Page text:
Samuel Garrison's Tuskegee ties in question - - Tyler, Longview, Jacksonville |ETX News

Samuel Garrison's Tuskegee ties in question

Samuel M. Garrison Samuel M. Garrison
Dr. Kirk Calhoun Dr. Kirk Calhoun


The Texas General Land Office says it's a possibility a veteran's name could be removed from the Watkins-Logan-Garrison Texas State Veteran's Home in Tyler. 
This comes after researchers say they can't find any documentation that legitimizes Samuel M. Garrison claims that he was a Tuskegee Airman. Garrison died almost a year ago at the age of 88.

Now, researchers say Garrison's stories may have been just that. They are questioning the validity of his claims that he was a Tuskegee Airman. 

Dr. Kirk Calhoun nominated Garrison to have his name on the Texas State Veteran's Home in November 2011.

"I think that if it weren't for the Tuskegee Airmen aspects of this, his chances of being selected would have been much less," said Calhoun. 

Like many others in the community, Calhoun says he never thought to fact check Garrison's war stories.

"I don't think any of us want to play the role of the FBI," said Calhoun. "He was honored by the city, he was honored in the press. I was certainly impressed by what he had to say. If it's not true, that's sad. I don't think it was malicious, but sometimes people get caught up in stories."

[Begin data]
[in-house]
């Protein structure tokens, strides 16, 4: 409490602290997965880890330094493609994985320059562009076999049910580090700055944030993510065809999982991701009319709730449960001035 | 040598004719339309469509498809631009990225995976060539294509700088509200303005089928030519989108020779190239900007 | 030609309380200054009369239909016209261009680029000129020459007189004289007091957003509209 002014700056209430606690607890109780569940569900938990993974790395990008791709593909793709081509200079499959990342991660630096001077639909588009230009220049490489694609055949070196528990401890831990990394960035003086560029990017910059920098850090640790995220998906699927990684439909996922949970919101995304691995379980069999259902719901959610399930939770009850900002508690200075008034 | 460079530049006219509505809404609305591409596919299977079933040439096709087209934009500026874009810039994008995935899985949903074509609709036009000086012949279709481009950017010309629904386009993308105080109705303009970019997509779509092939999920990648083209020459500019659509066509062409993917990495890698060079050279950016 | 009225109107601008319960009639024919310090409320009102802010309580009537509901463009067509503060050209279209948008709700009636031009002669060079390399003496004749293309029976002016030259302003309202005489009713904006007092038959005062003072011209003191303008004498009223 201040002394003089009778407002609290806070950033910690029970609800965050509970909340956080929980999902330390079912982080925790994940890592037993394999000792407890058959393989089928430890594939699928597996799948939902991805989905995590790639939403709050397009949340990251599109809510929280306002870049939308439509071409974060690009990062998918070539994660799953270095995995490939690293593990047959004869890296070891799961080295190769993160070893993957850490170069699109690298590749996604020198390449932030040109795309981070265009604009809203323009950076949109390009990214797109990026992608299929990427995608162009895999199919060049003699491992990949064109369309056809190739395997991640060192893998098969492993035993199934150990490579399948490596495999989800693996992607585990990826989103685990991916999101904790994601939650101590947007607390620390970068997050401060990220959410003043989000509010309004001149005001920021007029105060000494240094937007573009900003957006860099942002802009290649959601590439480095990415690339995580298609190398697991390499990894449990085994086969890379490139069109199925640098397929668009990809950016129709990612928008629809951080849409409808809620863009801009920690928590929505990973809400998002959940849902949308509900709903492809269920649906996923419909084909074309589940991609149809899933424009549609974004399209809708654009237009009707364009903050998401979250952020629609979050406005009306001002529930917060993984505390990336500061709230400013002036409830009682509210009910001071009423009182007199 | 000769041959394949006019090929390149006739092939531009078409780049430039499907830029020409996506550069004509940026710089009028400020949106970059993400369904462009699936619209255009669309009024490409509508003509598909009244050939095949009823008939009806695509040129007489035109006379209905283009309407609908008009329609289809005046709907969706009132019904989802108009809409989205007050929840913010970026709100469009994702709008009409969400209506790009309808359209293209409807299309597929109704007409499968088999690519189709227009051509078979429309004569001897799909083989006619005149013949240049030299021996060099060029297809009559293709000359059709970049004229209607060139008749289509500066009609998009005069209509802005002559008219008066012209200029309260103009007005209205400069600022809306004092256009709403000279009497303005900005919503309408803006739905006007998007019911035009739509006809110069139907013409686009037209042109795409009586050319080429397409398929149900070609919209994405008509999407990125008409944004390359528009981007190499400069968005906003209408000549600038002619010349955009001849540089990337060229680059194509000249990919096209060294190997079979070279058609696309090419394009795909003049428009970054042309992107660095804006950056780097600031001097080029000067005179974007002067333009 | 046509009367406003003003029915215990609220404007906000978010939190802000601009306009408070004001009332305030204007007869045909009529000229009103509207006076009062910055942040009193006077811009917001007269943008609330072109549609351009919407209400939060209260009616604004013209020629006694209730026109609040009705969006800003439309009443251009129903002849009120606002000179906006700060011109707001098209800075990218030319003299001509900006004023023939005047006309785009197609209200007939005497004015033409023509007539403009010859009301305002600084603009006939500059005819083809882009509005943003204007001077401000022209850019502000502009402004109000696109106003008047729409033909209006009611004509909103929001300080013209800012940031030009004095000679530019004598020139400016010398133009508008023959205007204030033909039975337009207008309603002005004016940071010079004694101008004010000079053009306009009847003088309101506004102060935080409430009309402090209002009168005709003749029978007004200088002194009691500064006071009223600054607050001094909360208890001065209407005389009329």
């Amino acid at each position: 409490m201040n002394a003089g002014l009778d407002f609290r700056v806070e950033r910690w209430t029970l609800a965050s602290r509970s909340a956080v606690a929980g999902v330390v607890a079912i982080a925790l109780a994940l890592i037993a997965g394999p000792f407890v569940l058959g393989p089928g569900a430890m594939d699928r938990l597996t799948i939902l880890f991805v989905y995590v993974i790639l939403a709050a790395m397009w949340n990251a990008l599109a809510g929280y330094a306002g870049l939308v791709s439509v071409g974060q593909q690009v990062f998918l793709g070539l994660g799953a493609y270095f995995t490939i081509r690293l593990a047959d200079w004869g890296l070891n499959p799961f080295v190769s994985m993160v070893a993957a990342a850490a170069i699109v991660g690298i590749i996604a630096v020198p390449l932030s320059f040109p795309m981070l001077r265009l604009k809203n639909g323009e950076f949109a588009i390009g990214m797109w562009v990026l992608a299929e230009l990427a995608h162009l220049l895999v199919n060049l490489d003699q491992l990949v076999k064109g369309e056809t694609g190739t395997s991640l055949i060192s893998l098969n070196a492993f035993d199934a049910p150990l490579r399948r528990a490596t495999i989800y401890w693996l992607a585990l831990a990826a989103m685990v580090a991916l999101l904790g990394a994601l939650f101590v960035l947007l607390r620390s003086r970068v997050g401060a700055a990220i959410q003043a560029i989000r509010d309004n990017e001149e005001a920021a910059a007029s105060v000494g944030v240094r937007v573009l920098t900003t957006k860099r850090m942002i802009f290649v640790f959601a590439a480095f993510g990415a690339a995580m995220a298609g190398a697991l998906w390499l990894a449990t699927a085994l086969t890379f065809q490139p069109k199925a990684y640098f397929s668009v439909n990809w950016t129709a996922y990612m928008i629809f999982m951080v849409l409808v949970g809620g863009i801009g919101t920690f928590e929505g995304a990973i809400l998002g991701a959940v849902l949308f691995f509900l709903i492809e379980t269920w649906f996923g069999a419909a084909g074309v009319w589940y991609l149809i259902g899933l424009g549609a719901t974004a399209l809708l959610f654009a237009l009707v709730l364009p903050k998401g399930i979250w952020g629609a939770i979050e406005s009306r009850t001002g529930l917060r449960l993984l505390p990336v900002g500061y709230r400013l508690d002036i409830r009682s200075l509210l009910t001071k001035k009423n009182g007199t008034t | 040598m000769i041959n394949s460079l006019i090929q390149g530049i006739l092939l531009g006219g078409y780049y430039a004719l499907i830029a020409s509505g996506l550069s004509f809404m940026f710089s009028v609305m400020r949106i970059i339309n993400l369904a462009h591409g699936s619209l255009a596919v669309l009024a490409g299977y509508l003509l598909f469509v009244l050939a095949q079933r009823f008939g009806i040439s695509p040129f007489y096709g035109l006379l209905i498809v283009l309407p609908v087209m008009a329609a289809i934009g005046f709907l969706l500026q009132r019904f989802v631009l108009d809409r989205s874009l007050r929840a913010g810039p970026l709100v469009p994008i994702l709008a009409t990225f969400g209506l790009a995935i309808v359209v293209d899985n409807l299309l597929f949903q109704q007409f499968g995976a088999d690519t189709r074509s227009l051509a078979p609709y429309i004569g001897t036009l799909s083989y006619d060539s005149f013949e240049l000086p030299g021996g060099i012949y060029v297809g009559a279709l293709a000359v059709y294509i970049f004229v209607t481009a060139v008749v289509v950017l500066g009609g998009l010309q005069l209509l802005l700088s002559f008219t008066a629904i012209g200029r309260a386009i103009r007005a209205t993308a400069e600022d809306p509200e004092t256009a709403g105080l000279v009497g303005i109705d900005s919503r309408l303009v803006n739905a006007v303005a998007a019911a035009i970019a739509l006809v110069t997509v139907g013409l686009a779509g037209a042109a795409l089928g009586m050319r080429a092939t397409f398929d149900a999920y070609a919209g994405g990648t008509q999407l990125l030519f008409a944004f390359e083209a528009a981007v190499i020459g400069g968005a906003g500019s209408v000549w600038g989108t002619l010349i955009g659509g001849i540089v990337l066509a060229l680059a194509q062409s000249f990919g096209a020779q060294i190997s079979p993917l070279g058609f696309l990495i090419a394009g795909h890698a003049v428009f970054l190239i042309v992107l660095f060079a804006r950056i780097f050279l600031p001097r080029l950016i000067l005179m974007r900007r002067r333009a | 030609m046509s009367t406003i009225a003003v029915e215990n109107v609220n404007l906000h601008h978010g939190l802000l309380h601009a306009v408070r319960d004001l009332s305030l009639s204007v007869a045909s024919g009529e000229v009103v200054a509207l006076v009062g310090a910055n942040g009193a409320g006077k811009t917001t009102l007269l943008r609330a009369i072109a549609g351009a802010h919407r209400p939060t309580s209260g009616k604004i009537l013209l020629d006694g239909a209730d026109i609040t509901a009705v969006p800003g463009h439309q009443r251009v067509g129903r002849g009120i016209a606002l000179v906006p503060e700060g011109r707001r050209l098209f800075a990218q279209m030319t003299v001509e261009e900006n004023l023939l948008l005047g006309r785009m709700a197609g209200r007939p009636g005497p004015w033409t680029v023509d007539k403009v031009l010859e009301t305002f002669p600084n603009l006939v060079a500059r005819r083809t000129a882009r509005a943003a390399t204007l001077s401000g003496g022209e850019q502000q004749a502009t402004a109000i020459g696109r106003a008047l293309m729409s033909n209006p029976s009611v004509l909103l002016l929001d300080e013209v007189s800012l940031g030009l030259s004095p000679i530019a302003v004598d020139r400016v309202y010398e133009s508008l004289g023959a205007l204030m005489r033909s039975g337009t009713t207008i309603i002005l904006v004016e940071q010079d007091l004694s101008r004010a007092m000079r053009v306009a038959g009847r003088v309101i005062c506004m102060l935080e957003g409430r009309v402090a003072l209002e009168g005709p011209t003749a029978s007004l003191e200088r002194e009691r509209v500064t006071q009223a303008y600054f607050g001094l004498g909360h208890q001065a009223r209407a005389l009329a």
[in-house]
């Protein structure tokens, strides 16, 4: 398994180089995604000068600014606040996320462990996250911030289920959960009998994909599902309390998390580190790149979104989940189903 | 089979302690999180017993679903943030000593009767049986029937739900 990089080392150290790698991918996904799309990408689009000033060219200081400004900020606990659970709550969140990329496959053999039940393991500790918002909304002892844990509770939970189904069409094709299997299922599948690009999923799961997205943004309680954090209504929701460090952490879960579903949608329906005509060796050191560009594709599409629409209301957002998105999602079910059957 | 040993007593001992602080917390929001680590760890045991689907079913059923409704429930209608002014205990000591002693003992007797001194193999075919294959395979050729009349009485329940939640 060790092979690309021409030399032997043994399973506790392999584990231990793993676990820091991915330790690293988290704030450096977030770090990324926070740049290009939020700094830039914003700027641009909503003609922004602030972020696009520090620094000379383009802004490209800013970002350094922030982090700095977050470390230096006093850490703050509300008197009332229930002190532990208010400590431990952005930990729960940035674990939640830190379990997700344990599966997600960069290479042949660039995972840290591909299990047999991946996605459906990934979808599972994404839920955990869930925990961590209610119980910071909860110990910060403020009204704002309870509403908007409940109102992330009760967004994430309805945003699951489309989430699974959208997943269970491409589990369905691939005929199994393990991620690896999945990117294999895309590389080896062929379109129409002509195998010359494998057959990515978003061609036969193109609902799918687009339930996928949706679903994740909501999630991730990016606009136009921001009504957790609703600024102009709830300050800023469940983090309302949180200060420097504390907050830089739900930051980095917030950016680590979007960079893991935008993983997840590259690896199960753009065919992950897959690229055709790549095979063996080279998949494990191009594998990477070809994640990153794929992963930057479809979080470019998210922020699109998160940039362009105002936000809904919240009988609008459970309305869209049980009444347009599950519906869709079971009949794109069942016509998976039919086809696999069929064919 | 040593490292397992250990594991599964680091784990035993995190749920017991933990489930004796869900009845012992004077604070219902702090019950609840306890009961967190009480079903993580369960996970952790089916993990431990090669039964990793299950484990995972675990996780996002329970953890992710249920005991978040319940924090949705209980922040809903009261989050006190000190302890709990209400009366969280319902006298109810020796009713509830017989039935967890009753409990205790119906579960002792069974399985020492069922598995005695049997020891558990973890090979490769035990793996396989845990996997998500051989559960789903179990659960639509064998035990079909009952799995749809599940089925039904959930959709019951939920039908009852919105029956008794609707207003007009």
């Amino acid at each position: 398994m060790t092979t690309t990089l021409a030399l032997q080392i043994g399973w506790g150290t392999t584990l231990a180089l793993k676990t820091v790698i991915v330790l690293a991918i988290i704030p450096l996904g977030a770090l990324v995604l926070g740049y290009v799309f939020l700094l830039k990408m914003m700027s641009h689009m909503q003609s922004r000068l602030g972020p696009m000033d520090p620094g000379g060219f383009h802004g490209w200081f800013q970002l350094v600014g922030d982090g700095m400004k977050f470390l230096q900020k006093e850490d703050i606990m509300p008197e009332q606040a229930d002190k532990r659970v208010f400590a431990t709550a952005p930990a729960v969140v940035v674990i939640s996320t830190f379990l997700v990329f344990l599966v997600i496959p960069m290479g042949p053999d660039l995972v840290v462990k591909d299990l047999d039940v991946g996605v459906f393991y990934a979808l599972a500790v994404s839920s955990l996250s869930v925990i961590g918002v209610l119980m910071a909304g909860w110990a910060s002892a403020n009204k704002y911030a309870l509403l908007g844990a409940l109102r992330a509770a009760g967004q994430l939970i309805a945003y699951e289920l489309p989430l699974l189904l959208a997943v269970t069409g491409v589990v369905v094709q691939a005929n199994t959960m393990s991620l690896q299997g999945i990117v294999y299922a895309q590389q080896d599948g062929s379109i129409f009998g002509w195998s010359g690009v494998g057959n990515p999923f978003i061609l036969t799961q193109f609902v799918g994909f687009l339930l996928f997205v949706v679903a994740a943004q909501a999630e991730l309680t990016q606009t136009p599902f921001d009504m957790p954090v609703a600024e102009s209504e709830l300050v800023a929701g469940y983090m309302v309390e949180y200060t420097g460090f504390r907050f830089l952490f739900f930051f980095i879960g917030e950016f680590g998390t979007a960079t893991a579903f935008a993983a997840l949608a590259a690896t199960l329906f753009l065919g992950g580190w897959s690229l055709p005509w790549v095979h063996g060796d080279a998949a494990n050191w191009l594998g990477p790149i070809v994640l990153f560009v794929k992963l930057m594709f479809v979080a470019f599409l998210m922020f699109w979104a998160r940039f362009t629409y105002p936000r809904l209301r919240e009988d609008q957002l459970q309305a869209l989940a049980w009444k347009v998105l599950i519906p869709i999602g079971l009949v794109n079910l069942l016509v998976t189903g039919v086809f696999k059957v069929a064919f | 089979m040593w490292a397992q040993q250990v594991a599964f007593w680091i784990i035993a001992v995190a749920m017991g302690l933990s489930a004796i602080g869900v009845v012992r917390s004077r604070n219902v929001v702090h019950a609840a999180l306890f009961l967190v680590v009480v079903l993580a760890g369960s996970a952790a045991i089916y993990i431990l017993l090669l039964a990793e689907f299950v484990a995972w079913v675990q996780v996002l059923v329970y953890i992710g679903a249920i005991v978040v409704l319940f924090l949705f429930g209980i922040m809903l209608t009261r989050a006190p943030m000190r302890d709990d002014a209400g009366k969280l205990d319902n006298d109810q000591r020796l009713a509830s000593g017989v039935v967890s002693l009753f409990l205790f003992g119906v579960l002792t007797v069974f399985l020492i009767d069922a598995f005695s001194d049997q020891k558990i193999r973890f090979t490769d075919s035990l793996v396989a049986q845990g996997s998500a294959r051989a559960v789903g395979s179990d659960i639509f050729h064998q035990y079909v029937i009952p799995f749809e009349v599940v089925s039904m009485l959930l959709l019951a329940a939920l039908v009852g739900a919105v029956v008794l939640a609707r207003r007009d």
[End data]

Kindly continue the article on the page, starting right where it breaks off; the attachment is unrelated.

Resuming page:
For now Garrison's name will remain on the Texas State Veteran's Home sign. In July a board in Austin will meet to decide if it should be removed. That all depends on their findings from the U.S. Department of Defense. 

"This is our eight veterans home to build in Texas and we name them after local heroes," said Jim Suydam, Texas General Land Office spokesperson. "We ask the community to nominate the names of heroes and we presented them to the board and the board casts the vote. We've never had an issue like this before."

"I think right now the most important thing is to get to the truth, understand what his service actually was and then the veteran's land board can make a determination if the naming was appropriate or not," said Calhoun.
Calhoun says regardless of the outcome, the veterans home is an honorable place, serving men and women who have served our country. 

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